Thank you for the good advice. I've read moderately about the benefits of fasting before, I've also fasted for religious reasons and I must say the benefits are extraordinary. Heightened awareness, speak clearer, process problems faster, its feels like it activates something in the back brain giving you a primal surge that's sponsored by your body trying to survive. Although, I've never fasted solely for my health so I'll be trying the OMAD. Do you have any suggestions for a good high protein meal to have once a day?
#7
vivacristorey Wrote:[...]
Probably most important fix: cook your own food. It's almost impossible to eat unhealthy if you cook it yourself. Prefer non-processed foods, meaning the closer it looks to how it's dug out of ground/ripped out of an animal, the better. You'll also save tons of money. Of course cooking takes time, especially if you're not used to it. Here, routine is your friend. Normally I'd say "eat anything you like," but since some people have been really fucked up by their parents, this may not bode well. But rule of thumb: if it's unprocessed, it's probably good, so if you like it, eat it however much you want. Instincts are your friend.

When it comes to working out, best if it's something even remotely enjoyable. I think weightlifting is the most bang for the buck when it comes to time-result ratio. Cardio requires more time, but is also good and to some extent necessary. Noobs usually have a tendency to push themselves too hard and then burn out and give up. Don't do that, don't be a retard. Start slow. The absolutely most important priority is to build it into a sustainable habit. Here too, routine is your friend. For weightlifting I recommend the Starting Strength or 5x5 Stronglifts plan. They're meant for noobs and start with low weights and gradually build on them.

Nerd stuff (not very important): I recommend to start reading food packages. Especially so if you need to drop/increase weight (quitting skelly mode). Check the calories, because some foods (non-processed) have retarded high energy amounts (>200kcal/100g). Sugar is also stupid, and they stuff it in everything: anything above 5g sugar per 100g food is retarded, unless it's a dessert. Personally I keep it at 2g/100g or less. Check the salt levels: you'll prolly want it at some 2-4g per day total. Processed foods have insane levels. Don't mind fats: nobody really knows shit whether cholesterol is bad or good (and science seems to begin to pointing that it's actually good). If you want fat, eat fat (I love fat). Don't make a fuss about it, no excel shit or calculators. Just try and get an intuition going about these things. It becomes automatic and you'll soon know the stuff by heart with most foods anyway. Count calories only at first, to get the ballpark down, and in combination with regular weighing to know if you need to eat more or less.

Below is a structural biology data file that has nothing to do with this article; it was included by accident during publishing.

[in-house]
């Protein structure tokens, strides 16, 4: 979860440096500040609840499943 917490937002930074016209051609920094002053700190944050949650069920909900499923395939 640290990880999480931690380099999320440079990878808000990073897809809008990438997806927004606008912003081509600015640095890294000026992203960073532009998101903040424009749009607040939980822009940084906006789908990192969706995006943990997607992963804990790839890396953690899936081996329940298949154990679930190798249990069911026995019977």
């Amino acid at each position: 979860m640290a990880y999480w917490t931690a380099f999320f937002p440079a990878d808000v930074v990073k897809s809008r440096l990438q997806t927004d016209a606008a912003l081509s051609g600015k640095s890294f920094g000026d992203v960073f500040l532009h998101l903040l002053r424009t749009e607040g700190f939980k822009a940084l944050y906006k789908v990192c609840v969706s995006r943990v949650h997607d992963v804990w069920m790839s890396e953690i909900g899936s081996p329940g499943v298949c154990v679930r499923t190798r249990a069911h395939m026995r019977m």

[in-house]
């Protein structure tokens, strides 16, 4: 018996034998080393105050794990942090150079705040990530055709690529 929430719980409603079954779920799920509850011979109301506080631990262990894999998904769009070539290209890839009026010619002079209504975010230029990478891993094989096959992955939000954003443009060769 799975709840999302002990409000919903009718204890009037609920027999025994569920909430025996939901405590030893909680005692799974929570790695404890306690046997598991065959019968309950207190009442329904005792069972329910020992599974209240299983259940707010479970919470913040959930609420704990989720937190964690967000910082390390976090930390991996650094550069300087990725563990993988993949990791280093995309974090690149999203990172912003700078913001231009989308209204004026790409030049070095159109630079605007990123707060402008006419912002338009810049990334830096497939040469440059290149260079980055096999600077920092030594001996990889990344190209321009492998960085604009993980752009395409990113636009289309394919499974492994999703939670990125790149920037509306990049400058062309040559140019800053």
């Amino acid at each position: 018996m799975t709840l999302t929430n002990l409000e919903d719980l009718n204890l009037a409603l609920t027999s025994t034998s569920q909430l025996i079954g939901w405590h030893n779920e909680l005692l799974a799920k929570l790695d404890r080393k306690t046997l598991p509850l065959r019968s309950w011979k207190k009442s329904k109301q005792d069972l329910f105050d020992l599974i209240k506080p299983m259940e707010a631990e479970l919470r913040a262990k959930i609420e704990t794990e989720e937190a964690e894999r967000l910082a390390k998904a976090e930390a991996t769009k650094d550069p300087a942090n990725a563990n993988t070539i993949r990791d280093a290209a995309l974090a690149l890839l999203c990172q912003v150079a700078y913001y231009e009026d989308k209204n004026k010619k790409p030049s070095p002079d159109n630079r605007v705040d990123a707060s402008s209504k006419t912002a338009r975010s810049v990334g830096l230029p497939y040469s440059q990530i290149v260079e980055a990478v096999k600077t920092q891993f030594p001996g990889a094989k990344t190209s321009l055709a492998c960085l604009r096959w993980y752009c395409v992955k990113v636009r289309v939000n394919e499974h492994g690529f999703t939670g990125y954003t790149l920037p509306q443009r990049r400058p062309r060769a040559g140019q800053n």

Honestly I cannot stress this enough: don't go overboard. Focus on building a sustainable routine. If it doesn't feel like something you can do for the rest of your life, you won't do it. Your ability, endurance and motivation all will rise naturally, and eventually you'll be doing more than you'd ever have expected anyway.

BillyONare Wrote:I like to eat 1-2 times per day because it saves me time and money and keeps me from getting fat. the more often you eat the hungrier you get throughout the day which is annoying to me and I am annoyed by other people saying they are hungry all the time.